In [10]:

`summarise(data, variance = var(data$OPEN))`

Out[11]:

`variance`

4023076

In [11]:

`summarise(data, std_dev = sd(data$OPEN))`

Out[11]:

`std_dev`

2005.761

In [12]:

`summarise(data, n_distinct = n_distinct(data$OPEN))`

Out[12]:

`n_distinct`

58241

In [13]:

`summarise(data, nth_value = nth(data$OPEN,5))`

Out[13]:

`nth_value`

546.1

# Let’s get started with the pipe operator.

The pipe operator passes the result after executing the first argument into the next argument. By using the pipe operator, we can execute complex queries easily. The pipe operator is denoted by %>%. The pipe operator helps us to combine multiple functions inside the same statement.

Pipe with the Select function.

In [14]:

*# Pipe operator*

In [15]:

`data %>% select(OPEN,HIGH, CLOSE)%>% sample_n(5) `*# using select function*

Out[15]:

Pipe with the Filter function.

In [16]:

`data %>% filter(OPEN >50) %>% sample_n(5) `*# using filter function*

Out[16]:

Pipe with the Mutate function.

In [17]:

`data %>% mutate(Final = OPEN + HIGH + LOW + CLOSE) %>% select(Final, everything()) %>% sample_n(5) `*# using mutate function*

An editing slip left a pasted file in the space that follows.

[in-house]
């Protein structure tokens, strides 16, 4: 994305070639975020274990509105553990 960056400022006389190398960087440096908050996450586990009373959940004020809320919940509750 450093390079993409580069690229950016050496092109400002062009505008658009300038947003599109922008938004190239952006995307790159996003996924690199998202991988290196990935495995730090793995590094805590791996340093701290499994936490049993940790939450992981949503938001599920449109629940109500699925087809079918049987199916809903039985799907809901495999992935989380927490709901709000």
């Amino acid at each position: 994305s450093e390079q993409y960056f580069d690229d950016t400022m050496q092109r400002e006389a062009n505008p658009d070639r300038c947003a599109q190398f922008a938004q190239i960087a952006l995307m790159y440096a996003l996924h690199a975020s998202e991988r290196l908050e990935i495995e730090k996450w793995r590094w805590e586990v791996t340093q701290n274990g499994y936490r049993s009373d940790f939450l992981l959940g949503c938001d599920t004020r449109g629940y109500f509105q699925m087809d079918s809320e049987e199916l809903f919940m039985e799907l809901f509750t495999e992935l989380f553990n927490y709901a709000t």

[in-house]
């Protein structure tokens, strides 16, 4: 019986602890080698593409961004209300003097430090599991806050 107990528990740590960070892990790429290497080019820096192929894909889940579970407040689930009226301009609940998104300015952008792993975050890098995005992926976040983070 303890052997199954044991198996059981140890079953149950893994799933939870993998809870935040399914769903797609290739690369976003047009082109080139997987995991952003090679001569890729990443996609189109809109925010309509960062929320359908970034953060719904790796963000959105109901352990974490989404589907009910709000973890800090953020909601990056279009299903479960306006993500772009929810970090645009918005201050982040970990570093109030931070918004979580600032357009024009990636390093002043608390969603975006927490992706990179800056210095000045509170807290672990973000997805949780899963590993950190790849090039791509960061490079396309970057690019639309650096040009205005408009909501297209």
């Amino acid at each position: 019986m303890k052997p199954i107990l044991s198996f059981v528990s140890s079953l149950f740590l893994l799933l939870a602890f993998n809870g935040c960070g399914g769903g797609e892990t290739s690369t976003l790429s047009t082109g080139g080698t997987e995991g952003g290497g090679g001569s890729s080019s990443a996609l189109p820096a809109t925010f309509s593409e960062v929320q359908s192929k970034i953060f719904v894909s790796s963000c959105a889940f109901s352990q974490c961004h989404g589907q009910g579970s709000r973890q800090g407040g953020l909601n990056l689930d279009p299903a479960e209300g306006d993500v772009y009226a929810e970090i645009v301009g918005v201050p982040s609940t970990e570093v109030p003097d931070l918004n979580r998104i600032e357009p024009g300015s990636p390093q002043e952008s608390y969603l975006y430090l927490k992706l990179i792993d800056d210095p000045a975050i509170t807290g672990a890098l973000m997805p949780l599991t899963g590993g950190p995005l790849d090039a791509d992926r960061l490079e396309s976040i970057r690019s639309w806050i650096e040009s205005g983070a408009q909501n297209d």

Out[17]:

Pipe with the group by function.

In [18]:

`data %>% group_by(data$SYMBOL)%>% filter(HIGH>100000 & CLOSE >100000)`

Out[18]:

Pipe with Summarise function.

Summarise_all: Summarise all variables

This function needs one argument to operate which it will apply to the columns in the dataset. We can use the predefined function such as mean or create our custom function using the funs() or tilde.

In [19]:

*# summarise all*

In [20]:

`data %>% summarise_all(mean, na.rm=`**TRUE**)

Out[20]:

Summarise_if: It helps to get a summary as a result based on a condition. It requires two arguments:

- The information about the Columns which will be provided with the help of the function that returns a boolean value (TRUE or FALSE).
- Next, you need to provide the context on how to summarise the data, which also need to be a function.

In [21]:

`data %>% summarise_if(is.numeric, mean, na.rm = T)`

Out[21]:

Summarise_at: It also requires two arguments to operate.

- Columns to be considered.
- information about how to summarise that data.

In [22]:

`data %>% summarise_at(vars(OPEN:TOTTRDVAL), mean ,na.rm = `**TRUE**)

Out[22]:

The difference between these three functions is that the first summarise_all the variables in the dataset, summarise_if only summarises the variables which pass through the function, and Summarise_at summarises only the variables mentioned in the vars.